Phyciodes mylitta mylitta
This little nymphalid can be very common wherever thistle is common. The Mylitta crescent flies in multiple broods, and I've seen them late in October - fresh - at over 7000' in Big Bear. Males may seem more common than females because they patrol open areas and pathways such as hiking trails. As with other crescents and checkerspots, they lay their eggs in bunches (on the underside of the leaves), and larvae are gregarious and build silk nests for protection. Caterpillars are easy to find on thistle plants. Cirsium occidentale is a favorite native, and I've seen them on C. scariosum, but they will also use non-native bull thistle (Cirsium vulgare) and others.
A male Mylitta crescent, Phyciodes mylitta, Siberia Creek Trail near Big Bear, June 27, 2006.
This one is a female. Females have noticably more contrast to the wing colors, with the dark brown markings more pronounced. Lake Cuyamaca, September 4, 2011.
Mylitta crescent roadside along Highway 74, not far from Lake Hemet, July 22, 2022.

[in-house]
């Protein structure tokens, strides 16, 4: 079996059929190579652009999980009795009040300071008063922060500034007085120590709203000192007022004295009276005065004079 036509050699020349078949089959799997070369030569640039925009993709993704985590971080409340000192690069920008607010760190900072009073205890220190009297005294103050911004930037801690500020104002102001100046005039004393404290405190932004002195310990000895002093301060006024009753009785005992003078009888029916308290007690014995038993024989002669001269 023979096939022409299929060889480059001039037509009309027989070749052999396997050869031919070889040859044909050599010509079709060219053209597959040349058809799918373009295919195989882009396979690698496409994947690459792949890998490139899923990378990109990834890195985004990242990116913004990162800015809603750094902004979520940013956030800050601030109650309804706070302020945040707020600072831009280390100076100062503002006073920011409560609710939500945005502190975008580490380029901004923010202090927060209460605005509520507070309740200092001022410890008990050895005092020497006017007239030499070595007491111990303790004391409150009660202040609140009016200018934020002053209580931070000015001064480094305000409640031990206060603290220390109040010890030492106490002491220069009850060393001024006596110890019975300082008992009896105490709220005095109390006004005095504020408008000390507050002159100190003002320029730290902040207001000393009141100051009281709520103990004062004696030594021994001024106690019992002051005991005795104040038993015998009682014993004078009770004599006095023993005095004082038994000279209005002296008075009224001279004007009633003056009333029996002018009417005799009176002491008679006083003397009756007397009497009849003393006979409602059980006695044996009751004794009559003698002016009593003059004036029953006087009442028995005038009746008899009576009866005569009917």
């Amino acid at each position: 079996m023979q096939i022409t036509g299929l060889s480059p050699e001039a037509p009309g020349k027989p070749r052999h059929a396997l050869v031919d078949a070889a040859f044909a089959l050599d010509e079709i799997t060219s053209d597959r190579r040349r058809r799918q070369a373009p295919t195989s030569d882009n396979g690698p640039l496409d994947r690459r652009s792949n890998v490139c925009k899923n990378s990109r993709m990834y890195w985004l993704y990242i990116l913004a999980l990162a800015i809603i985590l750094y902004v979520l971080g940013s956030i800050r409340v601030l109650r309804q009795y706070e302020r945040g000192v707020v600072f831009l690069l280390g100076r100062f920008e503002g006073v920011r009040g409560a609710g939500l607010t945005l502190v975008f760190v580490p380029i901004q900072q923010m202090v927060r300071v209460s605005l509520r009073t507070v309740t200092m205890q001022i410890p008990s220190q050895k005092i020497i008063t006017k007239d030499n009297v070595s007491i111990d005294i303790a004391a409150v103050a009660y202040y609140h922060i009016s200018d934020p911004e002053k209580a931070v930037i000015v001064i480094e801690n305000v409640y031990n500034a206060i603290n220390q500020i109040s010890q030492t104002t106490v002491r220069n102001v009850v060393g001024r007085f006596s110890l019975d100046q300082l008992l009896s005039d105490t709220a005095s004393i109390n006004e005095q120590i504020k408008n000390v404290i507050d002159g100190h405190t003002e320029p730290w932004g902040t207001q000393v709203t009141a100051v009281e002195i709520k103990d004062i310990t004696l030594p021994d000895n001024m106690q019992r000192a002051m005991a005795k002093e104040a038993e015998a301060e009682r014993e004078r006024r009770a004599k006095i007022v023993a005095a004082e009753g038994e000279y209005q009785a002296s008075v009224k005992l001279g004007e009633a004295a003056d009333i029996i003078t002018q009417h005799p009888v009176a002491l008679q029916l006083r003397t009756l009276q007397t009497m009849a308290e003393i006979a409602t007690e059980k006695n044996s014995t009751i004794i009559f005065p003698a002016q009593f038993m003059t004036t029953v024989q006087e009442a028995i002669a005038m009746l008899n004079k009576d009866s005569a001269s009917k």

Eggs are laid in clusters on the underside of the thistle leaf. I counted about 100, which is typical. This was along Cedar Creek Trail in the San Jacintos on October 22nd, 2023. Adults were still common that day.
Same clutch of eggs as above under the microscope at 100x magnification.
I found this and several other caterpillars on thistle along Keen Camp Summit Road in the San Jacinto Mountains. May 15, 2022.
These were among many on bull thistle at a favorite spot in Seven Oaks on August 16, 2023.
A pupa (and one behind it) on a thistle leaf. May 10, 2020.
William Henry Edwards named mylitta in 1861 in the Proceedings of the Academy of Natural Sciences of Philadelphia.